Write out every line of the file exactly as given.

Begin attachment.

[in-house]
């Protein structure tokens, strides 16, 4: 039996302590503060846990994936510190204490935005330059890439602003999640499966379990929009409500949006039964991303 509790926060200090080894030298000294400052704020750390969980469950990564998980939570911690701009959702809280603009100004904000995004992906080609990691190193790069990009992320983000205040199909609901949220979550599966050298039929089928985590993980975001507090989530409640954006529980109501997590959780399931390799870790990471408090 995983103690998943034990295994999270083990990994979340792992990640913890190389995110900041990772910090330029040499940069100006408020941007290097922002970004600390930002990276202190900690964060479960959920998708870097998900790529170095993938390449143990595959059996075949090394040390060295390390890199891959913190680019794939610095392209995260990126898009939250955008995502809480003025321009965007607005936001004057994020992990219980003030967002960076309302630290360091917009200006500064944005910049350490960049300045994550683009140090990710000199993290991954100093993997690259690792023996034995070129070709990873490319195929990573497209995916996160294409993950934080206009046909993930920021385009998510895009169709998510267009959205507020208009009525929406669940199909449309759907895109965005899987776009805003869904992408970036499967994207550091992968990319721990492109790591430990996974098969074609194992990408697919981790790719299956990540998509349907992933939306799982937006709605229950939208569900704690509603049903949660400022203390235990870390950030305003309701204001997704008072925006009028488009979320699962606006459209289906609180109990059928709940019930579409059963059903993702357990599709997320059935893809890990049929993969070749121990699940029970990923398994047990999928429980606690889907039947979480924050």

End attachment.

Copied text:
[in-house]
């Protein structure tokens, strides 16, 4: 039996302590503060846990994936510190204490935005330059890439602003999640499966379990929009409500949006039964991303 509790926060200090080894030298000294400052704020750390969980469950990564998980939570911690701009959702809280603009100004904000995004992906080609990691190193790069990009992320983000205040199909609901949220979550599966050298039929089928985590993980975001507090989530409640954006529980109501997590959780399931390799870790990471408090 995983103690998943034990295994999270083990990994979340792992990640913890190389995110900041990772910090330029040499940069100006408020941007290097922002970004600390930002990276202190900690964060479960959920998708870097998900790529170095993938390449143990595959059996075949090394040390060295390390890199891959913190680019794939610095392209995260990126898009939250955008995502809480003025321009965007607005936001004057994020992990219980003030967002960076309302630290360091917009200006500064944005910049350490960049300045994550683009140090990710000199993290991954100093993997690259690792023996034995070129070709990873490319195929990573497209995916996160294409993950934080206009046909993930920021385009998510895009169709998510267009959205507020208009009525929406669940199909449309759907895109965005899987776009805003869904992408970036499967994207550091992968990319721990492109790591430990996974098969074609194992990408697919981790790719299956990540998509349907992933939306799982937006709605229950939208569900704690509603049903949660400022203390235990870390950030305003309701204001997704008072925006009028488009979320699962606006459209289906609180109990059928709940019930579409059963059903993702357990599709997320059935893809890990049929993969070749121990699940029970990923398994047990999928429980606690889907039947979480924050």